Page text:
I had a very humbling experience last week when I was invited to the Volunteer Appreciation Banquet at a local Retirement Village. I received the invited because, for nearly a year now, I’ve visited the center once a month to sing and tell Bible stories to the residents.
Most of the residents are women in their 70s, 80s, and even 90s, and it has been a long time since I’ve found people so genuinely appreciative of my singing. Whether I’m singing an old hymn or a ballad by Elvis, the women clearly love me there. I’m sure they check their calendar each month, counting the days until I return. And if I had posters available showing me with my guitar, many of them would undoubtedly hang them in their room.
This is all background information to help you understand why the Volunteer Appreciation Banquet was such a humbling experience for me.
The banquet was attended by an assortment of people: other volunteers, staff members, and a few residents as well. I was especially happy to see that some residents had come (I always enjoy interacting with my fans, after all).
I approached one of the residents, named Lillian, who had a big smile on her face. Wow, she is really glad to see me, I thought to myself.
So I sat next to Lillian and told her I’ve missed coming and singing for a few weeks now. I wasn’t prepared for her reply.
“I don’t remember you singing here,” she said quite seriously. “In fact, I don’t think I’ve ever seen you before.”
Lillian was sitting next to a resident named Ruth, who had been listening to our conversation. Ruth was another of my fans, and I looked toward her in hopes of getting some reassurance.
“I don’t think I’ve ever heard you sing either,” she informed me.
How deflating. Two of those I considered my biggest fans didn’t even remember me.
I was crushed.
Perhaps you’ve had a similar experience. It probably wasn’t connected with the memory loss of residents in a nursing home. Your experience may have been much more painful than that, when people you had loved and poured your life into seemed to forget you even existed.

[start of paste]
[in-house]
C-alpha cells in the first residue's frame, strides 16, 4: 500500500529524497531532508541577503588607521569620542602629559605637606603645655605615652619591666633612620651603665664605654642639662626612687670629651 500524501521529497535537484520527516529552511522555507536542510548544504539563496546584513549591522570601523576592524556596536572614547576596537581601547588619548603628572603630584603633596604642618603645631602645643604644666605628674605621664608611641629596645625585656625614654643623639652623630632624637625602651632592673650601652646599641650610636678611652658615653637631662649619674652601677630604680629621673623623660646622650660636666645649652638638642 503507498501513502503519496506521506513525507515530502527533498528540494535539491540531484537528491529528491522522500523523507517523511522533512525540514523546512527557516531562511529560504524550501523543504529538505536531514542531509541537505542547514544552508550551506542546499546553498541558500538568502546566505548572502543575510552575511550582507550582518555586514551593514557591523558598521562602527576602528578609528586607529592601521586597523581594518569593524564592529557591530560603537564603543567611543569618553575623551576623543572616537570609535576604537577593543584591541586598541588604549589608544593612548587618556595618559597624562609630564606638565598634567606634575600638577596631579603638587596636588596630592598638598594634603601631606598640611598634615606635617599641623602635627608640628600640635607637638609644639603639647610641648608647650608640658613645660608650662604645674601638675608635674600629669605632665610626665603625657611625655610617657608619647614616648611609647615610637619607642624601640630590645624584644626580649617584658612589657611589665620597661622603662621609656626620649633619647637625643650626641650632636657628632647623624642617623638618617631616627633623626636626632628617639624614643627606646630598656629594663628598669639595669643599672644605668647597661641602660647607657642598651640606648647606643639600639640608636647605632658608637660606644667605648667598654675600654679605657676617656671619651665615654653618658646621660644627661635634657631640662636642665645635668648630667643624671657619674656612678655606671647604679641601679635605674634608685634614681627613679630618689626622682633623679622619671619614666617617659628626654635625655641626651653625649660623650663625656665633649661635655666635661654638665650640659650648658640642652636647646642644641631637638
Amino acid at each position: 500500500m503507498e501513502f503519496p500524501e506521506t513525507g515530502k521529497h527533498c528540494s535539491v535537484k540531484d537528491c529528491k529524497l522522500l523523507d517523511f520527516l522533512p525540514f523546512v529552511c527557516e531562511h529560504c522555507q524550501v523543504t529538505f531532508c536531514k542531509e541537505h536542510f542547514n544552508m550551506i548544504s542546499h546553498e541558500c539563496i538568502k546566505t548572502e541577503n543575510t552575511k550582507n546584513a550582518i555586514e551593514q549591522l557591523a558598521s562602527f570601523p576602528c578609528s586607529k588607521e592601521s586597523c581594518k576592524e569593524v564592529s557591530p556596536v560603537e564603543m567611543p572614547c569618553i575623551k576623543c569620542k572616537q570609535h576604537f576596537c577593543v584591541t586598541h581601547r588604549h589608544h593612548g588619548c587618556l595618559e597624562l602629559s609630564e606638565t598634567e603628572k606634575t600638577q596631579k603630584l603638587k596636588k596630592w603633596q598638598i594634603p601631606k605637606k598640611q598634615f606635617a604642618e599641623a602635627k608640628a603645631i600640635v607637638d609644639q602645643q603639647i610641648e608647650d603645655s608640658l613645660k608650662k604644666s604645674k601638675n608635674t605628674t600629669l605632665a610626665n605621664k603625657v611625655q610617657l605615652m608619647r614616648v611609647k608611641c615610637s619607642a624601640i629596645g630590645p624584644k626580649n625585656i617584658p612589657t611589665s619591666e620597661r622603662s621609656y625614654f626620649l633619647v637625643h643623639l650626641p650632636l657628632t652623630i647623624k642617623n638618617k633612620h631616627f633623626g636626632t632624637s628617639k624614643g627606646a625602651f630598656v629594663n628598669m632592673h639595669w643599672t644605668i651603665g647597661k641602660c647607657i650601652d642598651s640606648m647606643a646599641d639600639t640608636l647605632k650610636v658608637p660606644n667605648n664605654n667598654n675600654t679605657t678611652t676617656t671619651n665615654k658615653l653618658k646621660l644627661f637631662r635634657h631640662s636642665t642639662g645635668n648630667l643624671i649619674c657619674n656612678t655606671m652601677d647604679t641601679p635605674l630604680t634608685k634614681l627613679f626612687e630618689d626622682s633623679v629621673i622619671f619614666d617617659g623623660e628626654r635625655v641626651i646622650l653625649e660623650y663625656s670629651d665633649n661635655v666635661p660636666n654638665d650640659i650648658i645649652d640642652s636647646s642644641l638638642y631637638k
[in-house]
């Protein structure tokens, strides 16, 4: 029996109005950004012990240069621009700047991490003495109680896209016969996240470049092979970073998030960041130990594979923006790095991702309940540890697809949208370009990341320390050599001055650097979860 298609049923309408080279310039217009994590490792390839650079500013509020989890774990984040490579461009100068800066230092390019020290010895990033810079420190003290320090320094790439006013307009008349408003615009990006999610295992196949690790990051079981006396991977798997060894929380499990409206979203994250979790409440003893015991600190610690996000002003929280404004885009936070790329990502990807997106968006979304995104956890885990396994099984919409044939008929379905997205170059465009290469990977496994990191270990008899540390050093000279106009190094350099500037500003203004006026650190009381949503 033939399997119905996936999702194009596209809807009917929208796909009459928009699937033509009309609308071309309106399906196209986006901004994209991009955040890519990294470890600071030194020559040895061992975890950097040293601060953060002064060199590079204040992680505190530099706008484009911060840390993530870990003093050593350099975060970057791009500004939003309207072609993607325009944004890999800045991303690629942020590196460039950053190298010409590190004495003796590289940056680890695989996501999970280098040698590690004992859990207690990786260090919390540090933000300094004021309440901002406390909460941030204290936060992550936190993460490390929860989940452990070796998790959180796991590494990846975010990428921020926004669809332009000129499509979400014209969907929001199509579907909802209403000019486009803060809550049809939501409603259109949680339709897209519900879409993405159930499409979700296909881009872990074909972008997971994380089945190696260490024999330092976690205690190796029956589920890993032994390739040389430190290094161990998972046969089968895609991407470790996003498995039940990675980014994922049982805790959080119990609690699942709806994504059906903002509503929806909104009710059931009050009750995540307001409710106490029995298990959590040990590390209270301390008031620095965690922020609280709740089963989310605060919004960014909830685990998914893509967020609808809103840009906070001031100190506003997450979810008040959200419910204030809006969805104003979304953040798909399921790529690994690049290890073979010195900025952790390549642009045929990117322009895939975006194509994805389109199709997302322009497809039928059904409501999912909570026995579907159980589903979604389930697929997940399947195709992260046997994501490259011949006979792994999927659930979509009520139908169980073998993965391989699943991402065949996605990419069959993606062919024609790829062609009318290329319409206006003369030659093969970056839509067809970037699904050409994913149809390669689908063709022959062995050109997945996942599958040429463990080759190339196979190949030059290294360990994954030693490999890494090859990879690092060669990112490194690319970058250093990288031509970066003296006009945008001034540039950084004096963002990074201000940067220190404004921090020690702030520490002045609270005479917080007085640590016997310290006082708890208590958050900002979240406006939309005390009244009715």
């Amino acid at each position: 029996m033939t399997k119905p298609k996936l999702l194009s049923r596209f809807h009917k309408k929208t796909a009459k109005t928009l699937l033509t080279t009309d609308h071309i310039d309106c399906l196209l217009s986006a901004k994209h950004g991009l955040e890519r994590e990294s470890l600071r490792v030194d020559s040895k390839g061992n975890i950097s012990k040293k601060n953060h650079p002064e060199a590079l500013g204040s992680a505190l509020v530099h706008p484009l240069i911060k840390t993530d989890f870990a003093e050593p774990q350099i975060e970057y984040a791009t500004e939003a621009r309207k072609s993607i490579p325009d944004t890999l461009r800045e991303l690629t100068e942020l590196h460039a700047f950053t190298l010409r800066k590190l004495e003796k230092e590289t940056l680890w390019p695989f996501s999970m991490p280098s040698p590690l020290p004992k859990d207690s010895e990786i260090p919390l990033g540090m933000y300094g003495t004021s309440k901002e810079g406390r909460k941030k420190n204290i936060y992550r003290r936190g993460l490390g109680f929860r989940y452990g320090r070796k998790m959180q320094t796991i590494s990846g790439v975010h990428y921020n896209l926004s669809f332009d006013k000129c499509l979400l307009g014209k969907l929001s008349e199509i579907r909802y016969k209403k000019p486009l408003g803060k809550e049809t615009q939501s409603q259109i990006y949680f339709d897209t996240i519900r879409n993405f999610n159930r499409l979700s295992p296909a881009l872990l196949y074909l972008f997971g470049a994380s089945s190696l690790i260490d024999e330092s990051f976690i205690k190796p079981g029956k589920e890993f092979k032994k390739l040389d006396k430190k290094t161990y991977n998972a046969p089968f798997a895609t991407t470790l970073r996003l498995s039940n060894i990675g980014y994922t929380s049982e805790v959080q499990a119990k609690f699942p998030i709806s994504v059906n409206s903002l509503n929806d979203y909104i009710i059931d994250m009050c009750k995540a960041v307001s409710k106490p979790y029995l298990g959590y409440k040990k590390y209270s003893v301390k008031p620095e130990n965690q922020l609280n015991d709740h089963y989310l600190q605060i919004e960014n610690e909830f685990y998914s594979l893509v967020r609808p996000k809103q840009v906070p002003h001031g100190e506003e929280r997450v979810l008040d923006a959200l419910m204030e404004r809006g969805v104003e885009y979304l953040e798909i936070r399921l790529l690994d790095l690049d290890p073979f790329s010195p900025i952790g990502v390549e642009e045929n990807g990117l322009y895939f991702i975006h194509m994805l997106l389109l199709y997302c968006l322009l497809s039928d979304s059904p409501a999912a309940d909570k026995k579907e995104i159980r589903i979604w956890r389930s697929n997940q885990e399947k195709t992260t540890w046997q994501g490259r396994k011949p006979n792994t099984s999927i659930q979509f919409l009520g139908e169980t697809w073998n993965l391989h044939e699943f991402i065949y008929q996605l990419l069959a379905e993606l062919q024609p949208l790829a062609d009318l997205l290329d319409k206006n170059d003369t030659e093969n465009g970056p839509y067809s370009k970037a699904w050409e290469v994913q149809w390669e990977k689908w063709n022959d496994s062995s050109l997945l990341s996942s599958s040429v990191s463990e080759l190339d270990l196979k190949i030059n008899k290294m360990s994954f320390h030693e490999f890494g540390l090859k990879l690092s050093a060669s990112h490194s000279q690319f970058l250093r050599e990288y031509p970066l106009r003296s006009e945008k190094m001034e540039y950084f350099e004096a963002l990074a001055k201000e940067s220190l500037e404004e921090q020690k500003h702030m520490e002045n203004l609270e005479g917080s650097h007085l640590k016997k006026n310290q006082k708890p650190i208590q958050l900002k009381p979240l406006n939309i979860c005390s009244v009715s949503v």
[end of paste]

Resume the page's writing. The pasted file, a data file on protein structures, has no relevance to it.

There are many possible lessons from my story, but here are just a few:
- Sometimes people WILL forget the acts of kindness we have done for them, but God never will. Hebrews 6:10 assures us: “God is not unjust; he will not forget your work and the love you have shown him as you have helped his people and continue to help them.” So, in light of that fact, does it really matter if people forget what we have done? God is keeping a record of it all.
- When people fail to remember us or show us gratitude, our true motives get tested. Did we only do our good deeds in hopes of receiving people’s thanks or applause? Or were we willing to bless the people even if we got absolutely no credit or appreciation?
- Experiences like this are an excellent opportunity to forgive. Of course, it was pretty easy for me to forgive Lillian and Ruth for forgetting me. Alzheimer’s disease is a terrible thing, and there’s a good chance Lillian and Ruth are starting to not even recognize their own loved ones. But forgiveness is much harder when the person who has forgotten you is of sound mind, but is simply too caught up in their own activities to acknowledge you, especially during the holidays.
In the final analysis, my experience at the Retirement Village Appreciation Banquet was just another example of God’s sense of humor and His ability to deal with our pride and other blind spots. Yes, I was humbled, but the Lord probably was laughing the entire time. He knew I had developed an overinflated view of my own importance, and He was more than happy to let out some of the air.